Friday, February 19, 2010

Udolphian Mysteries, and Chokecherry Progress, and Halfway There

So, I'm about 5 hours into listening to The Mysteries of Udolpho, and so far there's no mystery (well, maybe just a hint of one that could possibly turn into something sorta mysterious sometime), and there's no Udolpho. It's taken a good long time for sweet Emily to SPOILER SPOILER SPOILER become an orphan, and I imagine the real story starts from that point. It is good to know, however, that idiots with guns in the 1500's were every bit as stupid as idiots with guns can be now (more SPOILER SPOILER SPOILER: Emily's father rashly fires his gun through a closed carriage door in order to save them from robbers, only to discover that he has shot the future hero of the story- I asusme- instead). However, it's an interesting book, and I'll continue on. Lots of pretty scenery, fer shure, if no plot development.

The Chokecherry wine is progressing. The original mixture (the must) in the primary fermenter (the loosely lidded bucket in the corner of our kitchen) reached the proper Specific Gravity fairly quickly.

In order to transfer the wine to the closed glass carboy for secondary fermentation, we had to remove the fruit pulp. We very quickly remembered why it is that winemaking instructions say to put the fermenting fruit in a bag. We had to scoop the floating pulp out by hand. By the way, that pulp was fermenting furiously- we could have added it to more water and sugar, and made another batch of wine (which would have had a weaker fruit flavor, but would have been just as powerful) (we didn't).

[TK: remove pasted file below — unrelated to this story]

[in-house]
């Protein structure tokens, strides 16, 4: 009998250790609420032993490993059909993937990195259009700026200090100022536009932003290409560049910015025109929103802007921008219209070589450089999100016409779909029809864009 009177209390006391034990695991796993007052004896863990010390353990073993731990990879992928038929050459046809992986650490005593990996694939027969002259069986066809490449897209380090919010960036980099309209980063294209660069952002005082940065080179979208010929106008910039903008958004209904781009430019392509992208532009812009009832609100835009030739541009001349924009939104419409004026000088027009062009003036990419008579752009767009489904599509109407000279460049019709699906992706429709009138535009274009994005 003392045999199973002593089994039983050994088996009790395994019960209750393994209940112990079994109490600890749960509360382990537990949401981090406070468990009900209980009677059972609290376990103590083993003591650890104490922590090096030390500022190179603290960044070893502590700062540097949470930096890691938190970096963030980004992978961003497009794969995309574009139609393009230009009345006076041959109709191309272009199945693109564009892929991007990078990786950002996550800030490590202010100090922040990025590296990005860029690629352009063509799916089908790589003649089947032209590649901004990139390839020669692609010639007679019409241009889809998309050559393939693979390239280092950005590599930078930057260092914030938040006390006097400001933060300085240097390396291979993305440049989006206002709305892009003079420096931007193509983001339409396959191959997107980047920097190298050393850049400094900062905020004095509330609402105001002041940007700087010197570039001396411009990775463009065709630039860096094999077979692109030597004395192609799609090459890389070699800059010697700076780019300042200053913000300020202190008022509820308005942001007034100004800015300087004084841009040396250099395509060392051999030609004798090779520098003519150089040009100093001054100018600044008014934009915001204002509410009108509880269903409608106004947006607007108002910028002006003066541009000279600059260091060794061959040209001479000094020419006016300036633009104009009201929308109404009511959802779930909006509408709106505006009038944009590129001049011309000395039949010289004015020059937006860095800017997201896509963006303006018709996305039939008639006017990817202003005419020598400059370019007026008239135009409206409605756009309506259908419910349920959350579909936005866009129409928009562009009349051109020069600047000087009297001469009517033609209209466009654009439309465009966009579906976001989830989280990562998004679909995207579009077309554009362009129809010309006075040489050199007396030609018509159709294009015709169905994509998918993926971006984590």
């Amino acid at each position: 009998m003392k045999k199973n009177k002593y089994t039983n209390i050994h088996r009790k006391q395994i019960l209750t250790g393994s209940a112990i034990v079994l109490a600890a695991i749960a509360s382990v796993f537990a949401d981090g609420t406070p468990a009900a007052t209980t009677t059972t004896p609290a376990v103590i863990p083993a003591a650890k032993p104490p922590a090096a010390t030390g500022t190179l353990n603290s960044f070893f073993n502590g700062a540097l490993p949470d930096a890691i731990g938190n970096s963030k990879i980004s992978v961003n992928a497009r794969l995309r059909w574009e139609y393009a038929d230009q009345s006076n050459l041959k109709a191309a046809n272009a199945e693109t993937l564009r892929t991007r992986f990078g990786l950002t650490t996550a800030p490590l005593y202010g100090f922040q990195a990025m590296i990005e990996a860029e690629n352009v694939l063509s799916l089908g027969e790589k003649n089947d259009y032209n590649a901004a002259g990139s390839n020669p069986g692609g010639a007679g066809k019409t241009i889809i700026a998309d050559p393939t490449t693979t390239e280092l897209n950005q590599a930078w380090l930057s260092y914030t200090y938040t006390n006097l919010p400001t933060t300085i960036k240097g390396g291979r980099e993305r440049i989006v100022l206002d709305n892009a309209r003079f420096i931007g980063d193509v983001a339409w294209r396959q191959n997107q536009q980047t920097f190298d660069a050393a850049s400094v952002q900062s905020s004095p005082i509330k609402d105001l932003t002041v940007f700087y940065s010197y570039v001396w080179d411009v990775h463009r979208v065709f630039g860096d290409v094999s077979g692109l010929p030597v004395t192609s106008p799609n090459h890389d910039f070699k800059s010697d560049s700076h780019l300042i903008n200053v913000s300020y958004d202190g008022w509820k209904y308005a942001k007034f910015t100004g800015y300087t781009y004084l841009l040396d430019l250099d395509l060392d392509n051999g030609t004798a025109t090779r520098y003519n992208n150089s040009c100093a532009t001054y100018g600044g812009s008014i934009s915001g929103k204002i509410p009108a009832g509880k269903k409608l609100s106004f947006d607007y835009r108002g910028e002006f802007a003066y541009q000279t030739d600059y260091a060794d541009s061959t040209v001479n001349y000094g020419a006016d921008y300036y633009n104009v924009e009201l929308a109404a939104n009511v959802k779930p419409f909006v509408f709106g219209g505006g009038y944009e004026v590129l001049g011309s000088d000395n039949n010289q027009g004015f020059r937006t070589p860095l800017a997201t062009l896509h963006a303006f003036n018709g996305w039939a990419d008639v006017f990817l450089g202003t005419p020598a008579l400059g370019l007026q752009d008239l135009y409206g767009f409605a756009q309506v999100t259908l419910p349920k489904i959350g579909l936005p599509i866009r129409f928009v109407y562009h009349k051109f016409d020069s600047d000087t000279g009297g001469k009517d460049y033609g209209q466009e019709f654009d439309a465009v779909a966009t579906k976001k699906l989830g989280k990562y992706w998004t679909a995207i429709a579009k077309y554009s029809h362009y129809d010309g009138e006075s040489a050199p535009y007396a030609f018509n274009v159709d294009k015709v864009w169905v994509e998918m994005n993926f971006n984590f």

Those bubbles aren't foam, they're from the yeast, which is voraciously eating the sugar and pooping alcohol (and releasing CO2- yeah, they're farting).

Our high-tech straining mechanism to get the rest of the pulp from the must (sanitized panty hose). Next time, we'll find the bag.

Racking the must into the carboy for secondary fermentation.

The first couple of days in the carboy- look at all the sediment. Turns out that pantyhose aren't very efficient strainers.

This morning, racked again, and already beginning to clear. It's still fermenting merrily away. Now, we'll put it in a dark, cool place, and let the yeast eat to it's microscopic heart's content. We'll check the specific gravity  every few days, and in a couple of weeks, rack it again. After that, it's a matter waiting for it to finish fermenting, before continuing to the next step.

And speaking of continuing to the next step- this  morning I send the remainder of the first half of my new book's projects to my editor. Wahoo!


MorningGlory said...

Now the last picture you show of this process should be you, goofy drunk on your wine! The color is beautiful, makes you want to knit some socks that color, I bet.

Kathleen Taylor said...

That wine won't be drinkable for a few years, but I'll see what I can do...